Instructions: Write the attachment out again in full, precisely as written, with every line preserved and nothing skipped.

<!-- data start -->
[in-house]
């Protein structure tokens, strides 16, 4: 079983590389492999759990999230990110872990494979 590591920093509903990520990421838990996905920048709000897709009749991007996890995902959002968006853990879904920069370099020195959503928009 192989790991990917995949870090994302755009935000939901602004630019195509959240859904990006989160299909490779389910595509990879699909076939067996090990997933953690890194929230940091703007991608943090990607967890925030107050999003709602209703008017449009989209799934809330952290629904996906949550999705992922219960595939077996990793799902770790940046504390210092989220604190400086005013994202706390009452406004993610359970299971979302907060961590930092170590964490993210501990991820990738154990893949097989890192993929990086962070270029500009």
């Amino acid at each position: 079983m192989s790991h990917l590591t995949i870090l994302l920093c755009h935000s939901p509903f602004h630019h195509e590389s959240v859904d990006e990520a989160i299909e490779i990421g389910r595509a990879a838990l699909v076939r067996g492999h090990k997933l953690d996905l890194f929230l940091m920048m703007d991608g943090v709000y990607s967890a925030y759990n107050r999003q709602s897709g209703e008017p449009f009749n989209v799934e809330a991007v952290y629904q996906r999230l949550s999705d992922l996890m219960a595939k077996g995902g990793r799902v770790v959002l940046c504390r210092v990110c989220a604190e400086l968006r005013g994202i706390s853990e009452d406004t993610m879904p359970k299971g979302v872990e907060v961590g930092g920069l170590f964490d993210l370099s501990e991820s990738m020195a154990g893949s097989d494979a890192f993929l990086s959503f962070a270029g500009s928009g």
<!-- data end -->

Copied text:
[in-house]
């Protein structure tokens, strides 16, 4: 079983590389492999759990999230990110872990494979 590591920093509903990520990421838990996905920048709000897709009749991007996890995902959002968006853990879904920069370099020195959503928009 192989790991990917995949870090994302755009935000939901602004630019195509959240859904990006989160299909490779389910595509990879699909076939067996090990997933953690890194929230940091703007991608943090990607967890925030107050999003709602209703008017449009989209799934809330952290629904996906949550999705992922219960595939077996990793799902770790940046504390210092989220604190400086005013994202706390009452406004993610359970299971979302907060961590930092170590964490993210501990991820990738154990893949097989890192993929990086962070270029500009």
């Amino acid at each position: 079983m192989s790991h990917l590591t995949i870090l994302l920093c755009h935000s939901p509903f602004h630019h195509e590389s959240v859904d990006e990520a989160i299909e490779i990421g389910r595509a990879a838990l699909v076939r067996g492999h090990k997933l953690d996905l890194f929230l940091m920048m703007d991608g943090v709000y990607s967890a925030y759990n107050r999003q709602s897709g209703e008017p449009f009749n989209v799934e809330a991007v952290y629904q996906r999230l949550s999705d992922l996890m219960a595939k077996g995902g990793r799902v770790v959002l940046c504390r210092v990110c989220a604190e400086l968006r005013g994202i706390s853990e009452d406004t993610m879904p359970k299971g979302v872990e907060v961590g930092g920069l170590f964490d993210l370099s501990e991820s990738m020195a154990g893949s097989d494979a890192f993929l990086s959503f962070a270029g500009s928009g």